Posts Tagged ‘U.S. State Department and Guatemalan adoption’

Guatemala 900, still waiting

Friday, May 18th, 2012

Since I began blogging, I’ve logged many posts on the group known as the Guatemala 900, American families waiting to finalize the adoptions of the Guatemalan children to whom they’ve been matched. Now numbering around 300, the Guatemala 900 cases have been stalled since the shutdown of adoptions between Guatemala and the U.S. in December 2007, nearly four-and-a-half years ago. Since then, the waiting children have remained in care in Guatemala, while their adoptive families support them from afar in the U.S.

On May 10, 2012, Senator Mary Landrieu hosted a public conference call, in which the Senator relayed information about her most recent trip to meet with Guatemalan officials to discuss the pending adoptions, and her plans to advocate for families in the future. On May 14, the State Department issued its official statement on the conference call and the current situation; you can read about it here.

In the meantime, I’ve posted two photos of my children, one taken in November 2007, and the other taken a few days ago, to demonstrate how long four-and-a-half years means in the life of a child.

After hearing Senator Landrieu deliver the news of how little progress has been made in the last four-plus years, the temptation for me would have been to run sobbing from the room, giving up all hope of resolution. Yet the families of the Guatemala 900 soldier on, believing that one day soon their cases will be finalized.

I just want to say, again, how much I admire the Guatemala 900, for their loyalty to the children they understandably consider their own, and for holding fast to their dreams of providing those children with permanent, loving families.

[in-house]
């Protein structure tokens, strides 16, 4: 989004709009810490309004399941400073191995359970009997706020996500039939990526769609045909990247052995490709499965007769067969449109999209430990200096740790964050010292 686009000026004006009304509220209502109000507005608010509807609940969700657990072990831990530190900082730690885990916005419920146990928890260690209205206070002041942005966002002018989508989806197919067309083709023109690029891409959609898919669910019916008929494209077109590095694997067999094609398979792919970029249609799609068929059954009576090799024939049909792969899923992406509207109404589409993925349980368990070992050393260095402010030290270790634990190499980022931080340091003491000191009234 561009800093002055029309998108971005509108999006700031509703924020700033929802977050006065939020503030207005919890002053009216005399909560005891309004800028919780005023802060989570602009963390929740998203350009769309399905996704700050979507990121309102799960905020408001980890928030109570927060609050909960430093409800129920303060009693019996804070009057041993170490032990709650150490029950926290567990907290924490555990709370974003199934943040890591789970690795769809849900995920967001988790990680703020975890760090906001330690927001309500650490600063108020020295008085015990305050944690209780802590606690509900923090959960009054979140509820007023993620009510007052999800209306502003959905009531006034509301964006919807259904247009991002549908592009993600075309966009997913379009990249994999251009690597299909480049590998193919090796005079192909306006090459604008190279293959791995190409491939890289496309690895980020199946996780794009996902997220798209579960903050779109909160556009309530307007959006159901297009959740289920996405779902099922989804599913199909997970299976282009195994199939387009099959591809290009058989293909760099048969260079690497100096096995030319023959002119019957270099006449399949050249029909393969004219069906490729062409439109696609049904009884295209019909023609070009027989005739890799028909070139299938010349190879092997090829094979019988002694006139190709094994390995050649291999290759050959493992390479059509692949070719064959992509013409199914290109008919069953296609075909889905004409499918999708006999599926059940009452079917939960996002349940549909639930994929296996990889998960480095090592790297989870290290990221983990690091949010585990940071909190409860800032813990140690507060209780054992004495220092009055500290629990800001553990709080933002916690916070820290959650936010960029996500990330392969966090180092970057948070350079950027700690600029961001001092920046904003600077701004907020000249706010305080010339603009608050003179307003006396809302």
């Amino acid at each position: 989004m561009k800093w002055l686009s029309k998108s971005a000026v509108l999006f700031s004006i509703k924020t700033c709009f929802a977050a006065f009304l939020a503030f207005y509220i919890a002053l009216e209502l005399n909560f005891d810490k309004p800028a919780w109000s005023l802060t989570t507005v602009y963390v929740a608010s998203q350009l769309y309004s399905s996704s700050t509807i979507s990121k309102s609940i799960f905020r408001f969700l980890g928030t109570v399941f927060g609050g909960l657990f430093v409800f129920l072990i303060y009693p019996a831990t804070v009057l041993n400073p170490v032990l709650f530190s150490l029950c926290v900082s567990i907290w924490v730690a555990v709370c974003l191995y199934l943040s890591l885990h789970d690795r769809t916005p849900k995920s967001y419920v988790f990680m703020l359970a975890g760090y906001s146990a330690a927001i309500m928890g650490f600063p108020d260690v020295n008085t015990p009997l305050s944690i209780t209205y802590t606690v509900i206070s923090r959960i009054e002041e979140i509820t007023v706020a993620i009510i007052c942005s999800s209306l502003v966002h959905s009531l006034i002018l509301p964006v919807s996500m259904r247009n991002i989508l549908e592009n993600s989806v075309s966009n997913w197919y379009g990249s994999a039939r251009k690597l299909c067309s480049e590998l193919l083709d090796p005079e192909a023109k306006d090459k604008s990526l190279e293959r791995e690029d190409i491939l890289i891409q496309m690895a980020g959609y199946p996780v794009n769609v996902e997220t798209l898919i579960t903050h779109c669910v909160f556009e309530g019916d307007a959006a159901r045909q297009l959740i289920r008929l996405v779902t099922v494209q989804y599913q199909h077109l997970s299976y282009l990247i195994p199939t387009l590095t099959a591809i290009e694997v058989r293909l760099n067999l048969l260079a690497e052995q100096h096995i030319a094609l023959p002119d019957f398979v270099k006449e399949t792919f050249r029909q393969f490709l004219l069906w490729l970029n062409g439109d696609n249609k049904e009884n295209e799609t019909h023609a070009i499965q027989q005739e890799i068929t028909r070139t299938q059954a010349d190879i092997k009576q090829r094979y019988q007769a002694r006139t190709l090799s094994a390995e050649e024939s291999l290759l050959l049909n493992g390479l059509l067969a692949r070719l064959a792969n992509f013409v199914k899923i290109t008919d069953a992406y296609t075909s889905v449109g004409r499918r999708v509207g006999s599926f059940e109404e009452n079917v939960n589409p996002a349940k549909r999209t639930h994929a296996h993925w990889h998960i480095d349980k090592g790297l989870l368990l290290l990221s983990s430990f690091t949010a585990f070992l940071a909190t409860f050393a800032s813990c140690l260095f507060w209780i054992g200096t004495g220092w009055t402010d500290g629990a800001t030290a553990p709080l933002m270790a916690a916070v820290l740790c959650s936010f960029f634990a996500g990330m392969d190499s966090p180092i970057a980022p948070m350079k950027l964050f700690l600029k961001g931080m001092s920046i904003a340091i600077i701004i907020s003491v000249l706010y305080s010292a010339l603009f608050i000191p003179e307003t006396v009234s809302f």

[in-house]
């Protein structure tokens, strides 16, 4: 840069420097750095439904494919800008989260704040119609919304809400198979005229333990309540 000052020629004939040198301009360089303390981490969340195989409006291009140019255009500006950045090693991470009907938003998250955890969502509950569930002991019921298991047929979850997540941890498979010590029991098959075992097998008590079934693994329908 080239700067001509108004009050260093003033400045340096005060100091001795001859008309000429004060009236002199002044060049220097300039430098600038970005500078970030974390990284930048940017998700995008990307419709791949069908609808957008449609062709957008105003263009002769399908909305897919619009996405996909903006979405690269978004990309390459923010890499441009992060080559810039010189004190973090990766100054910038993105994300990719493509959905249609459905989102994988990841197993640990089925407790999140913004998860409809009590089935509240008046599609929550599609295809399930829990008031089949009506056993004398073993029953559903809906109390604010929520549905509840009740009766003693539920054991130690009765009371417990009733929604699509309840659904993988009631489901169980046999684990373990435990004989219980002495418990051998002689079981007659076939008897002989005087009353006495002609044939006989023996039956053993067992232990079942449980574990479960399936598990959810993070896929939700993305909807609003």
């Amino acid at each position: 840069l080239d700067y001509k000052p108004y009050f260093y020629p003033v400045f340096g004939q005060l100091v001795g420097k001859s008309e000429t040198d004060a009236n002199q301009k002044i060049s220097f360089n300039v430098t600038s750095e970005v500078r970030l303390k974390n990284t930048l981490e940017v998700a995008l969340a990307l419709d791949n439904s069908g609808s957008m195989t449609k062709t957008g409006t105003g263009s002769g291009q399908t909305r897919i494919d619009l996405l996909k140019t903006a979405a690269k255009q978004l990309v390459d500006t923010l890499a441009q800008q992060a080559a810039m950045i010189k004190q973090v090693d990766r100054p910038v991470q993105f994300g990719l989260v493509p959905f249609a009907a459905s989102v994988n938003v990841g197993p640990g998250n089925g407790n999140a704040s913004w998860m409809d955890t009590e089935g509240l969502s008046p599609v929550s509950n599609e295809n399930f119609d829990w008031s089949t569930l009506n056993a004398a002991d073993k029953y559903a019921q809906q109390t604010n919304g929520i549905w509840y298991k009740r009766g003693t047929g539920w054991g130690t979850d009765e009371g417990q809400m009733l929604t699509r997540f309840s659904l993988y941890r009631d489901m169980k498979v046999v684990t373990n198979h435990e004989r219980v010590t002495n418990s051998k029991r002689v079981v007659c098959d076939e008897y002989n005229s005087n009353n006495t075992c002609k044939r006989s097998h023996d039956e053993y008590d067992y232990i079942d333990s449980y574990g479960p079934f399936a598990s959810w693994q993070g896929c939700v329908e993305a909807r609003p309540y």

In Guatemala, 2 women sentenced in adoption case

Tuesday, October 25th, 2011

From the Associated Press on October 25, 2011, Guatemala Court Sentences 2 in Adoption Case, an update on the contested adoption of Anyeli Liseth Hernandez Rodriguez:

A Guatemalan court sentenced two women to 16 and 21 years in prison on Monday for trafficking a stolen baby who was given for adoption to a U.S. family.

Special prosecutor Lorena Maldonado said the sentences handed down to a lawyer and the legal representative of an adoption agency will reinforce the birth mother’s bid to get her daughter returned from the United States.

“Even though the criminal proceedings are separate from the adoption process, these sentences help, and confirm the argument of the mother, Loyda Rodriguez, that this girl is her daughter and was stolen from in front of her house, and that there is a criminal structure in Guatemala that steals children,” said Maldonado.

Guatemalan authorities have asked that Anyeli, now named Karen Abigail, be removed from her adoptive family in Missouri and returned to Guatemala. Such an occurrence would be a first in any international adoption case. Adoptions from Guatemala to the United States closed in December 2007, with some 300+ cases still pending. Read the article here.


Four years later

Thursday, September 29th, 2011

The end of this year will mark the four-year anniversary of the shutdown of adoptions from Guatemala. Hundreds of cases are still pending, and orphanages in Guatemala continue to function as permanent homes for thousands of children. This week, the U.S. State Department posted yet another alert about new regulations for pending cases (“CNA Processing Framework for U.S. Cases Under its Authority“), which you can read here, if you haven’t already.